JWU College of Arts & Sciences

Author Grace Talusan Shares Stories with JWU Students

English: Writing & Literature majors Sam Colon (L) and Sam Lawson (R) with author Grace Talusan

As a child, Grace Talusan assumed her only career option was to become a doctor. It wasn't until the end of her undergraduate career that her eyes were opened to different and much wider horizon. 

“My parents were doctors, all of their friends were doctors,”  Talusan explained. “I just didn't think there was anything else I could do.” 

Luckily for Talusan, her academic advisor pointed her in a new direction and she was able to secure a spot at the University of California, Irvine's MFA in Writing Program.

Now a writing professor at Tufts University, Talusan was selected as Johnson & Wales' first speaker in this year's Cultural Life Series and recently visited the Providence Campus to speak about her path from an illegal immigrant to published author. 

The Journey Toward Becoming an American
Talusan began her talk by sharing a vivid story of coming to the United States. She was just 3 years old when her father, who was already in the country as a medical student, sent for the family he had left behind in the Philippines. Talusan, her mother and sister landed in Chicago just after a Windy City snow storm—and they had never seen anything like it.

Originally, the plan was to return to Manila. Talusan described her mother packing up bed sheets and toilet paper to bring home so the rest of their family and friends could experience their softness. “But when you go somewhere, it changes you,” she continued. “And that's exactly what happened. My father began to dream.”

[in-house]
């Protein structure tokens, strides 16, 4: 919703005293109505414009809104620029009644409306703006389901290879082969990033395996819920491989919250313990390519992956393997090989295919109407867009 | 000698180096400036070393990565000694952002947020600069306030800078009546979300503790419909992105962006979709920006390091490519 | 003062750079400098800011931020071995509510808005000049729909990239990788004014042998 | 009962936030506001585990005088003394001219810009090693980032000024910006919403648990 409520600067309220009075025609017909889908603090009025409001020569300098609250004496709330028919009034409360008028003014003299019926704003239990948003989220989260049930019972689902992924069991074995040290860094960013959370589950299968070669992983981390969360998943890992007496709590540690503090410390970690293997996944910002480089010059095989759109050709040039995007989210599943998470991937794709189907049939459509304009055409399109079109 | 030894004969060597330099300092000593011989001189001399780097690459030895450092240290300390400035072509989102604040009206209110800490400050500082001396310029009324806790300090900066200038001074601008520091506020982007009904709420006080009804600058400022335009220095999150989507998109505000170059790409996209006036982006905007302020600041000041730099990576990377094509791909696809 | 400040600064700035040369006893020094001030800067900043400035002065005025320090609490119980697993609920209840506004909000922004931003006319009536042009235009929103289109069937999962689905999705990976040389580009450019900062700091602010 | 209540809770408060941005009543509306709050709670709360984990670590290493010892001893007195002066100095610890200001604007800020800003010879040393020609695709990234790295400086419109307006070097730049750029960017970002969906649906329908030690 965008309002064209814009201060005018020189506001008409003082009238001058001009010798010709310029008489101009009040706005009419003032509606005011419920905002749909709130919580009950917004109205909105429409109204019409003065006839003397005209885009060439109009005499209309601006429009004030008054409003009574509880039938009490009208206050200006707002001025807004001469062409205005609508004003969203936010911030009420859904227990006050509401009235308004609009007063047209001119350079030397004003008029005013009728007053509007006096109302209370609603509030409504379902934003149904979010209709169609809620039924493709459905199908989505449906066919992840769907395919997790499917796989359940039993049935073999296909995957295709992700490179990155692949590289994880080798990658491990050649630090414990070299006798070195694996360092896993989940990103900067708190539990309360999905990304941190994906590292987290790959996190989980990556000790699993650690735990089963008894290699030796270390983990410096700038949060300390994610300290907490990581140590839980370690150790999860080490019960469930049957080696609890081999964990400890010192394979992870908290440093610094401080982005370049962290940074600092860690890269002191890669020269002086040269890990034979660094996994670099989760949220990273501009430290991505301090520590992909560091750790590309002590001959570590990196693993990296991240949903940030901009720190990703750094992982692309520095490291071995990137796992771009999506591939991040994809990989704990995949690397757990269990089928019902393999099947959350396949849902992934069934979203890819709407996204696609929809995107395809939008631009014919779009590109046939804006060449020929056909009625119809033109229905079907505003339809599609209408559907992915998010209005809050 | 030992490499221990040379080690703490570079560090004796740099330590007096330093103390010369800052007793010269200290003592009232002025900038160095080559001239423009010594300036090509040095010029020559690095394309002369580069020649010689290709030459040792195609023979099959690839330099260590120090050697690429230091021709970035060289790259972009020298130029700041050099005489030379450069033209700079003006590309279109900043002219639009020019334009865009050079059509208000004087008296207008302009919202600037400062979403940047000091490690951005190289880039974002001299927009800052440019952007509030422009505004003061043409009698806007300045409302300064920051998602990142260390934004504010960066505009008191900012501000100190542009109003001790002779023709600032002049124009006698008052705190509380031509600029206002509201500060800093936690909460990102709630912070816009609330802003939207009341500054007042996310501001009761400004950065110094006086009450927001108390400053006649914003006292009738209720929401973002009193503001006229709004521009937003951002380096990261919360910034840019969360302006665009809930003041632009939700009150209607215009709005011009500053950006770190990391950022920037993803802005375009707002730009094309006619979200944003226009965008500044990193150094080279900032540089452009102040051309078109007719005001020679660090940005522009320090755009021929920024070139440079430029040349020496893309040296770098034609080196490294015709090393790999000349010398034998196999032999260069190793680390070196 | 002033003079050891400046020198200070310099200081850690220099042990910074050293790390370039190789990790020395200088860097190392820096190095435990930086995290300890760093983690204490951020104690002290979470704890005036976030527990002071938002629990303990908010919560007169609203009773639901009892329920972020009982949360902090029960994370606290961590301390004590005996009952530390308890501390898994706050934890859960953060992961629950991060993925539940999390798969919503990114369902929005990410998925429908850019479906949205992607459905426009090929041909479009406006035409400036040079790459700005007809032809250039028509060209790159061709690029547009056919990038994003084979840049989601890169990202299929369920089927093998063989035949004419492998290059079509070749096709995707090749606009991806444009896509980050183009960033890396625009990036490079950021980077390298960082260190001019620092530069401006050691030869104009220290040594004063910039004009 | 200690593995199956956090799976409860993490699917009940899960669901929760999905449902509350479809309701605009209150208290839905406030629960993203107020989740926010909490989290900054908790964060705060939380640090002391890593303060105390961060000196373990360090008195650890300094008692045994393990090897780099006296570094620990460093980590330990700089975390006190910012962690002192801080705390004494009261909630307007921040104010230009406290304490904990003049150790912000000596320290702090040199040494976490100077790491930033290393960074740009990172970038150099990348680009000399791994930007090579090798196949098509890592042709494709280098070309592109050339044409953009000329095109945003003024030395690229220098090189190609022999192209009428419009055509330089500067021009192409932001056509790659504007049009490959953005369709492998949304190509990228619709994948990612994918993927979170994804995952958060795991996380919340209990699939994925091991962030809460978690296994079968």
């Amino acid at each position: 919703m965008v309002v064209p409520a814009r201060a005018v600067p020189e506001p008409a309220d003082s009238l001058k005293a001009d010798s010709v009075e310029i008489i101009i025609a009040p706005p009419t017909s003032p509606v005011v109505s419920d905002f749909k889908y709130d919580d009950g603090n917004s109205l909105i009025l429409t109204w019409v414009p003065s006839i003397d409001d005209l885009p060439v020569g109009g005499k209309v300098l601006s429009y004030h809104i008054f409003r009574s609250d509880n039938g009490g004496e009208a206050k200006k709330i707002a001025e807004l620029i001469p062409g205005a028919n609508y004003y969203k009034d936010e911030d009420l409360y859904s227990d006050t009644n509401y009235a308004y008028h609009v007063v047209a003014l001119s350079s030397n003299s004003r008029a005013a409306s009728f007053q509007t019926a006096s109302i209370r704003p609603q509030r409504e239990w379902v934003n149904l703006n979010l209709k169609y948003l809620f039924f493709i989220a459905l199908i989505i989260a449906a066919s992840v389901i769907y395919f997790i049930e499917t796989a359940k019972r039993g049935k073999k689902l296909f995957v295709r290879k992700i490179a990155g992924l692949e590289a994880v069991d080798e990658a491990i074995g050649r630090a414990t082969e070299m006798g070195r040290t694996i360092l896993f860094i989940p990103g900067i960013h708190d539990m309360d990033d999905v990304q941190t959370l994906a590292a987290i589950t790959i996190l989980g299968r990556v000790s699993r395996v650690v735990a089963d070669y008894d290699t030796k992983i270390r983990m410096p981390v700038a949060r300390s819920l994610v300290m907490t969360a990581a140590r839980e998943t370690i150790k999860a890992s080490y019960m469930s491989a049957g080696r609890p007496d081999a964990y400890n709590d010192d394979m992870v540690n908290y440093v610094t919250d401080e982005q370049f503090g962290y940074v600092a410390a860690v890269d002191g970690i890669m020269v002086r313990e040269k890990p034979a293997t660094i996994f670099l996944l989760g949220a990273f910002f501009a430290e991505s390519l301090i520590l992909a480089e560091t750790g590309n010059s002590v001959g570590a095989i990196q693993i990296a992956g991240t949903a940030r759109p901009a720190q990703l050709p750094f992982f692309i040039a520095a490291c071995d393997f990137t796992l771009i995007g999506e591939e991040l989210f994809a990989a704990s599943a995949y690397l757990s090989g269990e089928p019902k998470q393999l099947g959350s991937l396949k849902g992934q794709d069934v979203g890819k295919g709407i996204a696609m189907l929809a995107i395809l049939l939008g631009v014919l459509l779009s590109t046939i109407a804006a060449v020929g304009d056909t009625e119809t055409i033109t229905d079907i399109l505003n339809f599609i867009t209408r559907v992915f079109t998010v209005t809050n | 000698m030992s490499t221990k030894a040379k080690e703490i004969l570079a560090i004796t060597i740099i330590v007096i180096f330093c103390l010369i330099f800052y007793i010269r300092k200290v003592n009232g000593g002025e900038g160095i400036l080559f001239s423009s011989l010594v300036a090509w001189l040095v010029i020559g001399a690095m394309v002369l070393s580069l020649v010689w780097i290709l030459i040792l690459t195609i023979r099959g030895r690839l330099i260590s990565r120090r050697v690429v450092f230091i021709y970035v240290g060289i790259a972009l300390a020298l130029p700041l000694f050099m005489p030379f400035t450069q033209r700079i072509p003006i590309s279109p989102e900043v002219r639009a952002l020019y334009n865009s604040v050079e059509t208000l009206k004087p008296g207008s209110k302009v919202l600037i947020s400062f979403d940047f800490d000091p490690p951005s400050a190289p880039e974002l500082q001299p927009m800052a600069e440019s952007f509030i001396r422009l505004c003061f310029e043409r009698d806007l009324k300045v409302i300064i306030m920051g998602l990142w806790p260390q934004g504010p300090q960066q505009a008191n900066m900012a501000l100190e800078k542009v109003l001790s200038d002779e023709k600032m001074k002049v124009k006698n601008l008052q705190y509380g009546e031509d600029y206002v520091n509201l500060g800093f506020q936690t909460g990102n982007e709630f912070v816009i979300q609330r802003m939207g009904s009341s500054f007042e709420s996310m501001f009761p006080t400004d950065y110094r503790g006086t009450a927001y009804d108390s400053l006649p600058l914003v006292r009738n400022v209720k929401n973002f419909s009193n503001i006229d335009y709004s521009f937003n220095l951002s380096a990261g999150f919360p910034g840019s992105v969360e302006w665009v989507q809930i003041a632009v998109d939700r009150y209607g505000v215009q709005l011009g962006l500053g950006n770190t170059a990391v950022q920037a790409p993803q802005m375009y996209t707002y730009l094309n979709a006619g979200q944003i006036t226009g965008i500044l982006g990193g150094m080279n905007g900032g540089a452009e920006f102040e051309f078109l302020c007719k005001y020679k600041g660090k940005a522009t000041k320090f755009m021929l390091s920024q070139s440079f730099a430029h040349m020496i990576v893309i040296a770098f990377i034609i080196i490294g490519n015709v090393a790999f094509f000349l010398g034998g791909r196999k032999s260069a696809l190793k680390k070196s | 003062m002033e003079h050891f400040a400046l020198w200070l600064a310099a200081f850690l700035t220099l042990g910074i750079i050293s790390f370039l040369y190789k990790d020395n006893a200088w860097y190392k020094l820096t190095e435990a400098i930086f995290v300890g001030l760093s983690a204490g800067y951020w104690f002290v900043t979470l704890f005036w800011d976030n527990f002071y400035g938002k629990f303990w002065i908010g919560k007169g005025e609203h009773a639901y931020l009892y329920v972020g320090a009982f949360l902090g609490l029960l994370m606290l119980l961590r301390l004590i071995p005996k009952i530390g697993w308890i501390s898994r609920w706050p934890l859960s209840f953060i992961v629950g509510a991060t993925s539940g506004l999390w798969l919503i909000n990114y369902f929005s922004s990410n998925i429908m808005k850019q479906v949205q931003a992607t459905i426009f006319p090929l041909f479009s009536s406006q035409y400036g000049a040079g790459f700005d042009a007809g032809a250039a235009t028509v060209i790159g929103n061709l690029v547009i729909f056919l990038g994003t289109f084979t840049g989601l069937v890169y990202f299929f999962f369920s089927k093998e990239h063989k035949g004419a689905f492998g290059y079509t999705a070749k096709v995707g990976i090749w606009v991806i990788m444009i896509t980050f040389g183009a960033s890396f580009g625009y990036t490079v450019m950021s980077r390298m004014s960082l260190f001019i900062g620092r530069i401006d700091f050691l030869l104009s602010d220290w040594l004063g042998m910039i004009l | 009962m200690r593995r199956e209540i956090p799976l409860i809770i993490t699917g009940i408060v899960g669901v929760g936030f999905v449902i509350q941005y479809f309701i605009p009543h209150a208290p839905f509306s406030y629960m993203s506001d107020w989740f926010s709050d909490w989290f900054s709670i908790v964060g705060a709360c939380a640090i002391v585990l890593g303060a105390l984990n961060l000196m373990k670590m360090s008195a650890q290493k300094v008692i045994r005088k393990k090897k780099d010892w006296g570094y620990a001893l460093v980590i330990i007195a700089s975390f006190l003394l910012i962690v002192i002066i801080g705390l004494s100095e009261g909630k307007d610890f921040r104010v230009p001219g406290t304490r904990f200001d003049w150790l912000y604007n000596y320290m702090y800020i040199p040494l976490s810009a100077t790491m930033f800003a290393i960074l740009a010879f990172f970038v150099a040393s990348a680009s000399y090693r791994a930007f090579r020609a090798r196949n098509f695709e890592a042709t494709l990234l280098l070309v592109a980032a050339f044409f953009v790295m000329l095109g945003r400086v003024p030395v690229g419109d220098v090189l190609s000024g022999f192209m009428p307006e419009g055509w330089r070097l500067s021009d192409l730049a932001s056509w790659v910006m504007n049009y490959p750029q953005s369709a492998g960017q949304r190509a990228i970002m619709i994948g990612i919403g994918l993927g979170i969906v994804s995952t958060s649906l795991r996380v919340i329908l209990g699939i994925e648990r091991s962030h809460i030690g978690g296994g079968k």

Instead of returning to their tropical island, Talusan's family settled in the suburbs, bought a station wagon, and began their journey toward American citizenship. Unfortunately, however, the road was quite rocky.

“I still felt like I was an American. I was just like any other kid,” Talusan explained, “except our family didn't fly abroad on fancy vacations. We didn't leave the country, we drove across it.”

Instead of visiting tourist hot spots on their cross-country treks the family toured factories—from Kellogg's to Chevy to the US Mint—“and this really gave us a sense of what it meant to be an American,” Talusan said.

Finding Her Voice in the Crowd
“Growing up, I could never have imagine doing something like this,” Talusan said. “I didn't believe I had anything to contribute to the conversation. I didn't think my voice mattered.”

She attributes this partially to the fact that she never had a teacher of color until she reached college. Gradually, however, she began to realize she not only could, but should, contribute to the conversations going on around her. 

“I realized me speaking up was about more than just me,” she said. “It provided a space for my family, my students to all speak about larger issues, especially those involving women and people of color.”

Talusan encouraged all those in the audience to find ways to push themselves every day. 

“At this point in my life, I've realized that every time I've been afraid to do something, doing it has always been the right decision,“ she said. “Just because you can't imagine something doesn't mean you wouldn't be good at it.

Talusan's first book, “The Body Papers, is scheduled to be published in fall 2018. 

Related Readings
Exploring the Search for Identity with Andrew Solomon
Uncovering the Underground Girls of Kabul with Jenny Nordberg
‘Reclaiming Conversation’ with Author Sherry Turkle

Topics: Cultural Life Series